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Thursday / February 29.
  • Isaac Humphries to Reclass to 2015, Enroll at Kentucky

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    FIBA U17 World Championships - DubaiIsaac Humphries, a 7-foot, 255-pound center from Australia, will reclassify and enroll at Kentucky for the 2015-16 season.

    “Happy to finally announce that I will be attending the University of Kentucky and reclassifying to 2015 #BBN,” he Tweeted.

    Humphries is expected to be on campus on Saturday for the start of classes next week, former La Lumiere (IN) associate head coach Brad Johnstin told on Thursday.

    Originally from Sydney, Australia, Humphries was a vital piece of the Australian U17 National Team that won the silver medal at the 2014 FIBA U17 World Championship. Guiding the Australians to the championship game, Humphries led the team in scoring (18.9 points per game), rebounding (11.6 rebounds per game), blocked shots (3.3 blocks per game) and field-goal percentage (.576).

    “I watched Isaac when he first came over to the United States in high school in Indiana and was impressed with his skill and size,” Kentucky coach John Calipari said. “He reminded me of a much bigger Josh Harrellson. He’s very skilled, has great hands and is a great passer. To have a 7-footer who just turned 17, he has a lot still in front of him, and the best part is he wants the challenge of playing at Kentucky.”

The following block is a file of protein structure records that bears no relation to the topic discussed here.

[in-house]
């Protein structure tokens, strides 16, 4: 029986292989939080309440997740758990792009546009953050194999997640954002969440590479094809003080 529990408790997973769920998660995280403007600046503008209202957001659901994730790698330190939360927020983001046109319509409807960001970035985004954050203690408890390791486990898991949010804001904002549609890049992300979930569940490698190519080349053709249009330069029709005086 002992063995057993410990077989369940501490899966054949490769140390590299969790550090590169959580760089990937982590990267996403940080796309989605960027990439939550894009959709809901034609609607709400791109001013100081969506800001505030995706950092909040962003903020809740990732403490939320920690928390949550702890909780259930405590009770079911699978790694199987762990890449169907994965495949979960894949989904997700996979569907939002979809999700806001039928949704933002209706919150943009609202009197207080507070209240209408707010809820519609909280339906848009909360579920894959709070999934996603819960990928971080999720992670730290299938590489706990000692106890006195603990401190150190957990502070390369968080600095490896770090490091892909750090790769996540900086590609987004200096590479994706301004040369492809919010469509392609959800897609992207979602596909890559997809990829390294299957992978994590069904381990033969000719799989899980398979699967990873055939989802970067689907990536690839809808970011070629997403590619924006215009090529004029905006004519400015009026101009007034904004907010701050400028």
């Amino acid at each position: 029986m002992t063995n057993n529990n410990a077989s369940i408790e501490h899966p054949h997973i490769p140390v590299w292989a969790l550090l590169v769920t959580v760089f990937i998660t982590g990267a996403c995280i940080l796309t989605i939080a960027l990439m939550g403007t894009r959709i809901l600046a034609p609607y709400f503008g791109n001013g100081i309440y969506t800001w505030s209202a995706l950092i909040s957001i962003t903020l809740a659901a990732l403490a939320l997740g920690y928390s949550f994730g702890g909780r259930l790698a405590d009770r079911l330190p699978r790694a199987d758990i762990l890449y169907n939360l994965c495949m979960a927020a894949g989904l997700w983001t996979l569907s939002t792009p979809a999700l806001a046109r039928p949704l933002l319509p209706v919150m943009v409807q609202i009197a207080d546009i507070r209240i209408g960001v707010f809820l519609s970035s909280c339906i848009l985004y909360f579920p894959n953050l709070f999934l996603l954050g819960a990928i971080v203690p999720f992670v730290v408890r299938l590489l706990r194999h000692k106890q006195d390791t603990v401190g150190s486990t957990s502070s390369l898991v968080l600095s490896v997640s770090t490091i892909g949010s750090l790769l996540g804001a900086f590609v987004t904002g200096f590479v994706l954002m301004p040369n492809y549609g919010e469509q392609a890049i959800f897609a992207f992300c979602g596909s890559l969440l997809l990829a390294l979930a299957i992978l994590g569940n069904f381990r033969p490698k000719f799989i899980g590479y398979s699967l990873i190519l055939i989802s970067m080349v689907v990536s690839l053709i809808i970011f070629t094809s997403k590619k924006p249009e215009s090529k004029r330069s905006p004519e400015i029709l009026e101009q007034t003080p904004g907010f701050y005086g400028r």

Humphries enrolled at La Lumiere (IN) in January and then drew interest from Kentucky, Kansas, Duke, Arizona and others.

    “There were a lot of other schools in the process but when it really came down to  it, it’s really hard to pass up this opportunity to go to Kentucky at this time,” Johnstin said.

    “It’s the opportunity to play for Coach Calipari and kind of what Kentucky is right now. He’s different from the other bigs that they have. He’s more below the rim but he’s skilled with both hands, physical, a really, really good passer, high IQ. He’s just kind of a different look and he’s going to give Kentucky another big body.”

    The addition of Humphries marks the second huge late recruiting coup for Calipari, who previously got Canadian point guard Jamal Murray to reclass to 2015 and commit to the Wildcats.

    “He’ll be an impact guy from Day 1,” one Australian source who has followed Humphries for quite some time told “He’ll surprise some people.”

    The source added: “Isaac is a 2-year guy at Kentucky. More than likely he declares in 2017.”

    Johnstin added that Humphries doesn’t turn 18 until January and thus will spend at least two years at Kentucky before being eligible for the NBA Draft in 2017 or later.

    “With his age, he’ll probably be the youngest kid in college basketball next year,” Johnstin said. “He has to go to college for two years. He’s not a one-and-done guy because he has to go to college for two years, which gives him an opportunity to play there for two years which should help his development.”